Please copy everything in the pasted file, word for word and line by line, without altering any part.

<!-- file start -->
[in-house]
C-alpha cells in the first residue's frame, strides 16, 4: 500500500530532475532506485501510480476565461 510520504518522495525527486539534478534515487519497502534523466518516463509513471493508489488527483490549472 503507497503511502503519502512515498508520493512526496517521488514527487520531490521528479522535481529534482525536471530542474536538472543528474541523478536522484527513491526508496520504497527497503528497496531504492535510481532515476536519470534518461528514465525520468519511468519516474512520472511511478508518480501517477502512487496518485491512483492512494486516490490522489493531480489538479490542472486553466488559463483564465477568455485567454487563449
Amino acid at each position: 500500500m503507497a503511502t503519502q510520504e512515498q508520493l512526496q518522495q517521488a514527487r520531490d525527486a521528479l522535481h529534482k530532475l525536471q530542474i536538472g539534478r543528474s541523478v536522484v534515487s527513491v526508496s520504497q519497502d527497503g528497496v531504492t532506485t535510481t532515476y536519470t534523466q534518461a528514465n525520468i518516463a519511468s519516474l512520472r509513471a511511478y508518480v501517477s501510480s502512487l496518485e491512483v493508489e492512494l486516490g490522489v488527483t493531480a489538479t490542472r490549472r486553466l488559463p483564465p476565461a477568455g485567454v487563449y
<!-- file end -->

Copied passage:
[in-house]
C-alpha cells in the first residue's frame, strides 16, 4: 500500500530532475532506485501510480476565461 510520504518522495525527486539534478534515487519497502534523466518516463509513471493508489488527483490549472 503507497503511502503519502512515498508520493512526496517521488514527487520531490521528479522535481529534482525536471530542474536538472543528474541523478536522484527513491526508496520504497527497503528497496531504492535510481532515476536519470534518461528514465525520468519511468519516474512520472511511478508518480501517477502512487496518485491512483492512494486516490490522489493531480489538479490542472486553466488559463483564465477568455485567454487563449
Amino acid at each position: 500500500m503507497a503511502t503519502q510520504e512515498q508520493l512526496q518522495q517521488a514527487r520531490d525527486a521528479l522535481h529534482k530532475l525536471q530542474i536538472g539534478r543528474s541523478v536522484v534515487s527513491v526508496s520504497q519497502d527497503g528497496v531504492t532506485t535510481t532515476y536519470t534523466q534518461a528514465n525520468i518516463a519511468s519516474l512520472r509513471a511511478y508518480v501517477s501510480s502512487l496518485e491512483v493508489e492512494l486516490g490522489v488527483t493531480a489538479t490542472r490549472r486553466l488559463p483564465p476565461a477568455g485567454v487563449y